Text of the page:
The family and friends of well-respected Lao activist Sombath Somphone, who has gone missing for two months, held special prayers for his safety at the weekend, according to sources.
The prayers on Sunday, which were also to mark his 61st birthday, came as the United States piled pressure on Lao authorities for "more visibility into the progress of the investigation" into his case.
Australia also expressed concern over Sombath's prolonged disappearance as the Association of Southeast Asian Nations (ASEAN) again came under pressure to intervene in the case with the Lao authorities, who have denied detaining Sombath, and who have not reported his fate or location.
He was last seen stopping at a police checkpoint, prompting international concern that his disappearance could be tied to his human rights work. CCTV images showed him being taken away from the police post by two unidentified individuals.
Members of Somphone’s family, as well as volunteers and former volunteers from the Vientiane-based Participatory Development Training Centre (PADETC), which he had founded, attended the prayer ceremony at Pa temple in Naxaythong district.
"We came to bless Uncle Sombath. February 17th was the birthday of Uncle Sombath, therefore we came to join the prayers for his safe return home," a volunteer told RFA's Lao Service, speaking on condition of anonymity.
The ceremony was led by his Singaporean wife Ng Shui Meng, who recently expressed regret over the lack of vital information from police on her husband’s case, stressing that the activist was in need of daily medication and urging authorities to allow her to see him if he was in official custody.
But a police report from Jan. 11 republished in the official Vientiane Times newspaper this month said Sombath was not in official custody and that his disappearance could have been due to personal or business conflicts, suggesting he may have been kidnapped.
'A U.S. rights envoy on Monday appealed to Laos for more information on Sombath, saying the case was having a "chilling effect" on civil society groups.
"It's been incredibly frustrating to not have more visibility into the progress of the investigation," Daniel Baer, deputy assistant secretary for the State Department's Bureau of Democracy, Human Rights, and Labor, told Agence France-Presse by telephone from Vientiane after talks with the Lao vice foreign minister.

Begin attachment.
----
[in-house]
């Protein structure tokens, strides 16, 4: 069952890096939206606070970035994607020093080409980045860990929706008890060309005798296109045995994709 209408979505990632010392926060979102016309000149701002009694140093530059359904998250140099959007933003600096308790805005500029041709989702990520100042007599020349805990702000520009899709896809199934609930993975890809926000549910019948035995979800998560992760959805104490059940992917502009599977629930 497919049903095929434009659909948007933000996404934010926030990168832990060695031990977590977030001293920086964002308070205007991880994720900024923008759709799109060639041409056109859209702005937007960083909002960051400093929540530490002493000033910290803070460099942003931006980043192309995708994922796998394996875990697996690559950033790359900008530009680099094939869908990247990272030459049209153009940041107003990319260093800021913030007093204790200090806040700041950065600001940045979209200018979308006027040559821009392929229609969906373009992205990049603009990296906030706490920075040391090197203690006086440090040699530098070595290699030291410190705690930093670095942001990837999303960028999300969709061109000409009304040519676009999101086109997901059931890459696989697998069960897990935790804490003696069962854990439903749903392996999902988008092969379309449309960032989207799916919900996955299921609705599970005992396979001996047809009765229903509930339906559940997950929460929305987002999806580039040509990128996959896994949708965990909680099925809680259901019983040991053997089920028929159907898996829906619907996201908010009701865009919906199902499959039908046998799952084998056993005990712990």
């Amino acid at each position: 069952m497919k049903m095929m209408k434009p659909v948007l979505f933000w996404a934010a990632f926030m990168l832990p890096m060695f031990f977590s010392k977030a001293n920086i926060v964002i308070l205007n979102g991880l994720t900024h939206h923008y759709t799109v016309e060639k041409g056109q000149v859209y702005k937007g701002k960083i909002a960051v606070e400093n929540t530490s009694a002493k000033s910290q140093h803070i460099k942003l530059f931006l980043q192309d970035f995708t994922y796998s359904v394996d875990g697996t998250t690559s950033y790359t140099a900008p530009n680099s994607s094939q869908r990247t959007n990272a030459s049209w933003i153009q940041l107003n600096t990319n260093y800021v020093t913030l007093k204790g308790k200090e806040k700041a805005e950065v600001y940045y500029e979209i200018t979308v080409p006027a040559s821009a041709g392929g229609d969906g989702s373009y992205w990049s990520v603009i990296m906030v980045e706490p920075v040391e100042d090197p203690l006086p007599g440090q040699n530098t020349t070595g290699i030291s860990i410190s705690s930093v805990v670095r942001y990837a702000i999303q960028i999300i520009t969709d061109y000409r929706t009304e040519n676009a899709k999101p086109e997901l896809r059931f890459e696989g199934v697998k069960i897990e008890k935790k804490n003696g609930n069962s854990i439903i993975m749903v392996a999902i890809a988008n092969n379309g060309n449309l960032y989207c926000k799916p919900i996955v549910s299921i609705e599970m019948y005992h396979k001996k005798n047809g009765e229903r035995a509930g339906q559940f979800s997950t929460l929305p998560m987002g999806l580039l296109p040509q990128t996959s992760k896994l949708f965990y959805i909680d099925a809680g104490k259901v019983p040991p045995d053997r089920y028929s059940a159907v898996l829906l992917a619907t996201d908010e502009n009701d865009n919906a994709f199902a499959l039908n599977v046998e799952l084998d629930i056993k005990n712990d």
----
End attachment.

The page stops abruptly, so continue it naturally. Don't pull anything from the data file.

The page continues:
"I was assured that they are investigating—that's what the vice minister told me—but I made sure that he understood that not having more information is not helpful," Baer said, expressing disappointment that he was unable to meet any officials from the Ministry of Public Security.
"For as long as the case remains unresolved and Sombath doesn't come home to his wife, the international community as well as many people here who know and love him will continue to ask questions," he added.
Australian Foreign Minister Bob Carr, who held talks with Deputy Lao Prime Minister and Foreign Minister Thongloun Sisoulith on Tuesday, confirmed via Twitter that he had expressed concern about Sombath's case during the meeting.
European Union officials also raised Sombath’s case with Lao officials earlier this month during the 4th Laos-EU Working Group on Human Rights and Governance.
Sombath won the 2005 Ramon Magsaysay Award for Community Leadership for his work in poverty reduction and sustainable development in a country that remains one of Southeast Asia's poorest nations.
ASEAN told to act
U.S.-based Human Rights Watch, in a statement Tuesday, called on the ASEAN grouping to intervene in the case with the Lao authorities, saying it is a "major test" for the 10-member ASEAN and its human rights commission.
“ASEAN’s silence in Sombath’s case reflects a deeply rooted lack of credibility in protecting the basic rights of people in Southeast Asia,” said Brad Adams, Asia director at Human Rights Watch (HRW).
“The Lao government’s long silence about Sombath Somphone’s whereabouts increase our concerns for his safety,” said Brad Adams, Asia director at HRW. “The authorities seem more focused on deflecting international criticism than genuinely investigating Sombath’s disappearance.”
HRW said there is "strong evidence" that Sombath was forcibly disappeared by Laotian authorities.
“Lao authorities have not answered the simplest questions about this case, such as why, if Sombath was kidnapped, did the police at the scene do nothing to protect him,” Adams said. “The absence of any real investigation points to the government’s responsibility."
Reported by RFA's Lao Service. Written in English by Parameswaran Ponnudurai.